Originally published on White Noise
Instagram is their shopfront and their salon is someone’s living room – their place or yours. But the inexorable rise of the social media nail artist has mostly remained an East London phenomenon. Arnelle Paterson paid a visit to one of the exceptions: Triple N Salon.
With nearly 10 years under my belt, when it comes to acrylic nails, I’m a veteran. Stiletto, coffin, oval, ballerina, square, French, plain, and huge chavtastic gems – I’ve had them all. You’ll usually find me on the high street amongst a stream of Vietnamese chit-chat, low prices and minimal interaction. Today, however, I’m ready to take it to the next level.
Mobile and home-based nail artists have been popping up all over my Instagram feed with a brilliant array of designs and colours, but until now they’ve been primarily in South and East London, and I’m not prepared to make a nearly two-hour trip.
Triple N Salon is one of the few independent nail technicians in West London that offers the kind of nail art you’ve got pinned to your Pinterest board, and I’m pretty pumped.
The woman behind it, Niki Nikolova, opens the door to her home nail business in Isleworth, which started in February this year. She describes nails as her passion, a hobby that she’s had all her life. It’s no surprise when she tells me that she grew up around hair and beauty: Niki’s mum owned a salon in Bulgaria complete with nail technicians and she used to observe them working their magic. In fact, she’s only had someone else do her nails once or twice. I think I’m in safe hands.
Bulgarian-born Niki moved to the UK nine years ago, and that’s when she started to experiment with nail art. “Back then, my English wasn’t even entry-level. It was really bad. I couldn’t understand English for a few years!” she admits. “It was time for my GCSEs and they gave me a list of subjects that I had to choose from, and I was thinking: what subjects can I pick where I don’t have to speak English?” she laughs. “And I thought: art! Oh my God, that’s it! I’m going to start drawing. My teacher was such a great lady that I fell into it.”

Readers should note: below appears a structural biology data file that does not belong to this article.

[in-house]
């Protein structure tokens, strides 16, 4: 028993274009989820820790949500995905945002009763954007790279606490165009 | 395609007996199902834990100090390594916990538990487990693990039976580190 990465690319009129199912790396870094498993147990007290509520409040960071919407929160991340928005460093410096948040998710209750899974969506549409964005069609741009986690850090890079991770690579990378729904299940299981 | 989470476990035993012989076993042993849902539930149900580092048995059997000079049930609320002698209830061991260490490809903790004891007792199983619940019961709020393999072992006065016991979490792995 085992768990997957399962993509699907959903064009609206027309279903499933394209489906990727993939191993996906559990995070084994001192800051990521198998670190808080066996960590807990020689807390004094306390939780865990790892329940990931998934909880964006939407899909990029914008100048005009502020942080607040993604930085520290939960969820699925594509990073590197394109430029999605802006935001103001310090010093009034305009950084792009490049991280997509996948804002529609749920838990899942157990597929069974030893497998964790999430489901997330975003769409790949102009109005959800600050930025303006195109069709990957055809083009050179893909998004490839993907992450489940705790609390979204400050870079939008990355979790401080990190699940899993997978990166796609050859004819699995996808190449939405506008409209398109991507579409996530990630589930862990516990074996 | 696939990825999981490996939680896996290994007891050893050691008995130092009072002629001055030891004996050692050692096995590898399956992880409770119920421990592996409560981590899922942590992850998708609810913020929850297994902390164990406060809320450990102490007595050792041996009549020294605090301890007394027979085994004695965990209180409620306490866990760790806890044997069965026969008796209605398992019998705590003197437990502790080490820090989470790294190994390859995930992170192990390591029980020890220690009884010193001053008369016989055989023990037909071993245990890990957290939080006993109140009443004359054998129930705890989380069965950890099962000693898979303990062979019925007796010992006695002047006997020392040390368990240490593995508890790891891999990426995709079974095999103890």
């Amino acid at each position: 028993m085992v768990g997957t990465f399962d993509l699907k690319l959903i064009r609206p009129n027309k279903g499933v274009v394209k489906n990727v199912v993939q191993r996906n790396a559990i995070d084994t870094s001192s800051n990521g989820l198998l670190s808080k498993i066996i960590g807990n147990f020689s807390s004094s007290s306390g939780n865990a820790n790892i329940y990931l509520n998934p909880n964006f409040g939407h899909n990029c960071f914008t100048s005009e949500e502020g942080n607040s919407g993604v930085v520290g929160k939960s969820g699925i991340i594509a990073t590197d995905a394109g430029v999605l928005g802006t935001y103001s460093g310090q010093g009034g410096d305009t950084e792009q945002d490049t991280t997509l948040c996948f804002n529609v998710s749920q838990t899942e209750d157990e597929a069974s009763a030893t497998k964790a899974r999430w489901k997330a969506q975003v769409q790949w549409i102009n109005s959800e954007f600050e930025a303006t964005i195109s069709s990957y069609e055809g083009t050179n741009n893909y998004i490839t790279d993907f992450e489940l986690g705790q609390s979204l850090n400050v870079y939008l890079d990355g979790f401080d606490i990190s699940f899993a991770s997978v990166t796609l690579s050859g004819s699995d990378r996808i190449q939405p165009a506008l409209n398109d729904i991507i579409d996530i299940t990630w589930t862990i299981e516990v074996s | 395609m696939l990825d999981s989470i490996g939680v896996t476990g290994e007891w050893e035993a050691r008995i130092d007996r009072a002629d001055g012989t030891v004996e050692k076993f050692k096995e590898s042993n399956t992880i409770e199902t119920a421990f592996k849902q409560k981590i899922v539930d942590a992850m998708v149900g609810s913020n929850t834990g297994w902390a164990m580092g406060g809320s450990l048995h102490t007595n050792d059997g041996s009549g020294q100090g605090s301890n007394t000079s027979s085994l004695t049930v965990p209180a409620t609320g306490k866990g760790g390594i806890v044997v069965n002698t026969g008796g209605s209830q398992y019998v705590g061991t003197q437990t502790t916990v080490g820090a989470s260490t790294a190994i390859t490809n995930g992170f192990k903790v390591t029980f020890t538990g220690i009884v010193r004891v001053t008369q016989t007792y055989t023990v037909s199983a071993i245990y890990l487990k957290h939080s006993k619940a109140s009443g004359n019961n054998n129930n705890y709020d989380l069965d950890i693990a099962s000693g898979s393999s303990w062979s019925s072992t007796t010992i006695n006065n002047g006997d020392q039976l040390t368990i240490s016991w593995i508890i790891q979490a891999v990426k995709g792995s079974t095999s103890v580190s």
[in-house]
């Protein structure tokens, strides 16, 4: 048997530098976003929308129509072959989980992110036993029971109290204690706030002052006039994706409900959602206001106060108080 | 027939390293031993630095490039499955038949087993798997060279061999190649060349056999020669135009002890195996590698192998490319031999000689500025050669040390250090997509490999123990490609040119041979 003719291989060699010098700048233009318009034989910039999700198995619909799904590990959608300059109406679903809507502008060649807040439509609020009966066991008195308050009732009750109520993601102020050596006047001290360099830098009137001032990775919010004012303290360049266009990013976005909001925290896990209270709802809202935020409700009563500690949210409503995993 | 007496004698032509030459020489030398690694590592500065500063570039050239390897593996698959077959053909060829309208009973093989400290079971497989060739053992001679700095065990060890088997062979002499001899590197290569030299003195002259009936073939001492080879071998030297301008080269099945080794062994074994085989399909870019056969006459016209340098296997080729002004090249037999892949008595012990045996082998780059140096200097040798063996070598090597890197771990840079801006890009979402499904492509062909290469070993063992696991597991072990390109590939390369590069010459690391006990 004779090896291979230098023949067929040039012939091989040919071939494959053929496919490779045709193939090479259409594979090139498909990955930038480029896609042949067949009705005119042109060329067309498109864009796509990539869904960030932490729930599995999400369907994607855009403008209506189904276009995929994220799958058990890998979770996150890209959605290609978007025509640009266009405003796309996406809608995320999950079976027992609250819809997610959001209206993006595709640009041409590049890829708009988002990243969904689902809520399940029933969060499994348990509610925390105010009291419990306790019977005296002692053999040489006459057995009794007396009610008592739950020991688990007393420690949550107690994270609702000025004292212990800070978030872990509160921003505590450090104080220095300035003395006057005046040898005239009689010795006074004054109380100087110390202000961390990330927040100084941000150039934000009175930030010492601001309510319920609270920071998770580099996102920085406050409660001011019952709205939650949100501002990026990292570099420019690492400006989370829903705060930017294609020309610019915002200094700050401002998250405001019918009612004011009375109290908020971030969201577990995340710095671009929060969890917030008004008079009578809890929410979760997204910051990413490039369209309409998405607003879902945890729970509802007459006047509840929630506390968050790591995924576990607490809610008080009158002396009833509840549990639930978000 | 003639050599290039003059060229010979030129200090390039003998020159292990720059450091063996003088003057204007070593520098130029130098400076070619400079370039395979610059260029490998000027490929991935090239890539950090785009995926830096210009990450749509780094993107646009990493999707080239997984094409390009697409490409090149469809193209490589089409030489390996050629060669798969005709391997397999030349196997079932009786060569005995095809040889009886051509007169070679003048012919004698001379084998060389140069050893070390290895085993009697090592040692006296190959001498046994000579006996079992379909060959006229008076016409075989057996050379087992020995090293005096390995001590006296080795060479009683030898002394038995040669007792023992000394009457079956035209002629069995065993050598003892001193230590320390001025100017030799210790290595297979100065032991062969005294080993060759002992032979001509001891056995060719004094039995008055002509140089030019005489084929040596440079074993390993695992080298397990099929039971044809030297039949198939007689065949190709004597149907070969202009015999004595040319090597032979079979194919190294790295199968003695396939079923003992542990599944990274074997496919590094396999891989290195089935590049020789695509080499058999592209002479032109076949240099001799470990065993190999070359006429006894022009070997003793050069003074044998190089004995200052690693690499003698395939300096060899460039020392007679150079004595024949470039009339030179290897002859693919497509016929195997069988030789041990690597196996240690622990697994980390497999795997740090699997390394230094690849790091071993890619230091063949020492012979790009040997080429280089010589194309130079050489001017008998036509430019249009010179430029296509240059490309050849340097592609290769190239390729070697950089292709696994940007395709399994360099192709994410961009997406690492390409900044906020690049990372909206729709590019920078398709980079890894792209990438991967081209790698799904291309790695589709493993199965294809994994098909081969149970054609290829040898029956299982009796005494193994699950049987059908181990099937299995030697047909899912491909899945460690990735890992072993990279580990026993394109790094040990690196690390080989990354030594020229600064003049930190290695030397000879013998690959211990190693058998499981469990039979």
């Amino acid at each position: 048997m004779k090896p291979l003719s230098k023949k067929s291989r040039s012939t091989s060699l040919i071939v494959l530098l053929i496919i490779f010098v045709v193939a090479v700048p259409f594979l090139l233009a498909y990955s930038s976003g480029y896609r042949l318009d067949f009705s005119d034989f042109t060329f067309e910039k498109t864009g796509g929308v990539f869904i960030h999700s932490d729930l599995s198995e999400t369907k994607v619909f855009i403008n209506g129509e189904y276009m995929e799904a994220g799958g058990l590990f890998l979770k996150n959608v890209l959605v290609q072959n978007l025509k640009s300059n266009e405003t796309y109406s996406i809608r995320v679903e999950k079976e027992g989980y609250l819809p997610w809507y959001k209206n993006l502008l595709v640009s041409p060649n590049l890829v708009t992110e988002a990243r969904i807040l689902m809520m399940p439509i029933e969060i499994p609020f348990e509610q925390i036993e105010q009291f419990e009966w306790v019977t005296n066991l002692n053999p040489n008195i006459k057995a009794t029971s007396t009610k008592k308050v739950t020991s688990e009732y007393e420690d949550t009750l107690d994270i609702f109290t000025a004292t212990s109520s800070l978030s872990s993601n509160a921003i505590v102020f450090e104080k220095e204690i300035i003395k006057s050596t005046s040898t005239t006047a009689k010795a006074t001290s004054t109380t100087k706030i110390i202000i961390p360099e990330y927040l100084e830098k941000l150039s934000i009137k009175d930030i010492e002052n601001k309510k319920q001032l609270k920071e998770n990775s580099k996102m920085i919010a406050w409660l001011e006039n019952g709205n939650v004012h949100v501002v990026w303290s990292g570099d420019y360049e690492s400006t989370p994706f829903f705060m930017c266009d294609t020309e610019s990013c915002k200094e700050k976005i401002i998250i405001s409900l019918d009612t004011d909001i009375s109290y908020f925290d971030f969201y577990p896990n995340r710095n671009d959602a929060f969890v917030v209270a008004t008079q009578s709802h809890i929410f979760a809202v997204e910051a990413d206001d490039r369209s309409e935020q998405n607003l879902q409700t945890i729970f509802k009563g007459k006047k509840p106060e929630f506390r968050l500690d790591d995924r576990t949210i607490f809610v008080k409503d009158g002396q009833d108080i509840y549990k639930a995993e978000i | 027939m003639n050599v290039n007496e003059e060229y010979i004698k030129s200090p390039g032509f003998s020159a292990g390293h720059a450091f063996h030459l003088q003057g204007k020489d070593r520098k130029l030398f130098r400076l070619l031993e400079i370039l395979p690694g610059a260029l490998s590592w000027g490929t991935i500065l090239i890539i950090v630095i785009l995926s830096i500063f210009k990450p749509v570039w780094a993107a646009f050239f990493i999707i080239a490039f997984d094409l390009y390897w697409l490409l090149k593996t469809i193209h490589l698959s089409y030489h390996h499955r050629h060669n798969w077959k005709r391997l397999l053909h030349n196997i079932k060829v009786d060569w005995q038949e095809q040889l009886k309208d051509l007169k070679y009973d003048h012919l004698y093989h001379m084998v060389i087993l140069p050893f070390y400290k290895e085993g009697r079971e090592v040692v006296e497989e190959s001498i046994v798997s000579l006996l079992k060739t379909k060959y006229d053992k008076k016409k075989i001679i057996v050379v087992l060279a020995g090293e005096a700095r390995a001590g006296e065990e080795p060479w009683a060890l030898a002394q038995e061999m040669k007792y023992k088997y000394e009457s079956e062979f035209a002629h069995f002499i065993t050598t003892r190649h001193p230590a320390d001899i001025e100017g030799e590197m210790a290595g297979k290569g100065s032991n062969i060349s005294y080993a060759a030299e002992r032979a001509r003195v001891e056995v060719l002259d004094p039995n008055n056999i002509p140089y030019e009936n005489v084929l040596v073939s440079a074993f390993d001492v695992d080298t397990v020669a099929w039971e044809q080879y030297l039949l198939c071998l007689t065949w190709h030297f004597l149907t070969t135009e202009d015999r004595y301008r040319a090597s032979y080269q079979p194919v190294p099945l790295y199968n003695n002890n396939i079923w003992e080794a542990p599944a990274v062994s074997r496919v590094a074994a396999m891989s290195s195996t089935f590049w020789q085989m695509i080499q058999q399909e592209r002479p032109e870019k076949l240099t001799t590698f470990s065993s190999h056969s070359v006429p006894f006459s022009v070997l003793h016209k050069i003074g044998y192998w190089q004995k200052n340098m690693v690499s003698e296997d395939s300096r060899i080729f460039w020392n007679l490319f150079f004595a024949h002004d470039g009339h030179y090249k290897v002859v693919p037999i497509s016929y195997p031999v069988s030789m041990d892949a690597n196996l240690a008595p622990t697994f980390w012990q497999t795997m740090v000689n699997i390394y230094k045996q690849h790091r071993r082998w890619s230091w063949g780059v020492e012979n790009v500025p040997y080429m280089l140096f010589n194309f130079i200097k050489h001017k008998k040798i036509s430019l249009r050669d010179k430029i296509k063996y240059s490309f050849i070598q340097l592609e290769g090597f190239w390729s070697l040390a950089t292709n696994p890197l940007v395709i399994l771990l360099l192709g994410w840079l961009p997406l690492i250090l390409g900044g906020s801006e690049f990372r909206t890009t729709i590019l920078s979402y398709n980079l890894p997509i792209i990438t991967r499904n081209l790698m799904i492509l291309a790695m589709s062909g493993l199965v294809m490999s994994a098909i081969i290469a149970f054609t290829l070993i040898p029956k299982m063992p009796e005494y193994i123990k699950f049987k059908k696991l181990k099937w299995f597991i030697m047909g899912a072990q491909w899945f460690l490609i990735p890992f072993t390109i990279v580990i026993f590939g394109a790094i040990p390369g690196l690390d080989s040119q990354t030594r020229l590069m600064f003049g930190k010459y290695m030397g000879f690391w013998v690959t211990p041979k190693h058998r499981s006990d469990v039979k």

She went on to study computer animation and effects for films at university, but nail art was always at the back of her mind. Later, after bagging an office job in Colchester, she had a revelation: “The guy that was sitting next to me, every single second that he wasn’t working on an actual project he was researching stuff. He was into the job, and I wasn’t,” she confesses. “I was trying try to sneak a look at nails, or thinking about what I was going to do to my nails that night. I was really good at my job, but that’s not enough. You have to like it as well.”
After a year, Niki decided to get her hands off the keyboard, and into some adhesive. “I wanted to be my own boss. Being able to schedule my own time – I absolutely love it. I usually prefer to work in the evening. My brother is five years old and when he’s not at school and someone has to take care of him, we can take turns.” Judging by the beaming family photos surrounding the room, it’s obvious that family is important her. “It shows me that in the future when I have kids, it’s going to be so easy. I also love going on holiday, so this is perfect. I don’t have to ask anyone for permission, I can just book!”
I ask her about a typical workday. “On most days, I work 11 or 12 hours back to back.” My eyes widen at her response. “But it’s so fun, I love it! And sometimes those hours are travelling between clients, so it doesn’t really count.”
It’s not only Niki’s new-found freedom that she enjoys. “There was this girl that had an operation on her toe and her whole nail was gone, so she needed something because she was going on holiday,” she recalls. “It was just so sad – you want to look pretty! So I did an acrylic extension and she was so happy. It made my day.”
Want to be a nail art pro? “It’s just practice. Everyone has different nails and you have to know how to work with that. You can’t do one or two people and expect to be good.”
Niki’s technique is completely different to what I’m used to. Each small movement is carefully calculated. I’m impressed that she remembers the exact size and even hue of ombre that I wanted. It feels different too, less plastic, more nail-like. Showing me an array of samples, she realises how indecisive I am. Is it that obvious? “I’ve got three shades of pink. I think the middle ones are more like the ones you showed me,” she smiles. Phew.
Niki warns me that my nail-biting habit may affect the longevity of my acrylics, although I’ve never had that problem before. She also gives me some pre-holiday advice. “Be careful with sun lotion, same with chlorine or swimming in the ocean. Don’t bang them against anything, or open cans with them.” I leave feeling pretty inspired.
After the appointment, it quickly dawns on me how immobilising nails this long can be, from putting necklaces on to keeping them debris free (the chicken eating experience just isn’t the same). One of my nails fall off in the shower sooner than I expected, and I blame London’s hot climate. Niki advises that I get some nail glue prior to my Marrakesh trip and it does the trick. Nearly a month later, my gel polish tootsies remain intact. Long nails don’t work for my everyday routine, but you can bet you’ll find me with a full set before any special occasion.